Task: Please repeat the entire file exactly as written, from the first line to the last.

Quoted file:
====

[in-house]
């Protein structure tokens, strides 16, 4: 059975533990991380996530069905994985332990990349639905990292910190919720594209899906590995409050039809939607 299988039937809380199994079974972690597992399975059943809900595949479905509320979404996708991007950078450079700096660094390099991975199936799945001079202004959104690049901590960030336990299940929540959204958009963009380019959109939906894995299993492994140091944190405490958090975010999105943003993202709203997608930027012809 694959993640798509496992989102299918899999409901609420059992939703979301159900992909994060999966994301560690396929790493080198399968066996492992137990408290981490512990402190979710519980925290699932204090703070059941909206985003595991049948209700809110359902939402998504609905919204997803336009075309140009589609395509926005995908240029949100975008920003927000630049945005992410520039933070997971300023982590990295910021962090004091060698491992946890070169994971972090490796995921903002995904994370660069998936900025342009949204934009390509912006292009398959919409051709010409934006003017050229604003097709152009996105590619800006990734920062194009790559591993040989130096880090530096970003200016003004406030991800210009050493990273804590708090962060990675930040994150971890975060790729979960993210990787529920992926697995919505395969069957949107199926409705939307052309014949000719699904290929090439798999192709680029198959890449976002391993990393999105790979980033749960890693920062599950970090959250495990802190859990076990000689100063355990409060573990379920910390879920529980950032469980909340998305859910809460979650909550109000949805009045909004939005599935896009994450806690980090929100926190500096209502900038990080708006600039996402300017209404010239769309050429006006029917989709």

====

[in-house]
């Protein structure tokens, strides 16, 4: 059975533990991380996530069905994985332990990349639905990292910190919720594209899906590995409050039809939607 299988039937809380199994079974972690597992399975059943809900595949479905509320979404996708991007950078450079700096660094390099991975199936799945001079202004959104690049901590960030336990299940929540959204958009963009380019959109939906894995299993492994140091944190405490958090975010999105943003993202709203997608930027012809 694959993640798509496992989102299918899999409901609420059992939703979301159900992909994060999966994301560690396929790493080198399968066996492992137990408290981490512990402190979710519980925290699932204090703070059941909206985003595991049948209700809110359902939402998504609905919204997803336009075309140009589609395509926005995908240029949100975008920003927000630049945005992410520039933070997971300023982590990295910021962090004091060698491992946890070169994971972090490796995921903002995904994370660069998936900025342009949204934009390509912006292009398959919409051709010409934006003017050229604003097709152009996105590619800006990734920062194009790559591993040989130096880090530096970003200016003004406030991800210009050493990273804590708090962060990675930040994150971890975060790729979960993210990787529920992926697995919505395969069957949107199926409705939307052309014949000719699904290929090439798999192709680029198959890449976002391993990393999105790979980033749960890693920062599950970090959250495990802190859990076990000689100063355990409060573990379920910390879920529980950032469980909340998305859910809460979650909550109000949805009045909004939005599935896009994450806690980090929100926190500096209502900038990080708006600039996402300017209404010239769309050429006006029917989709």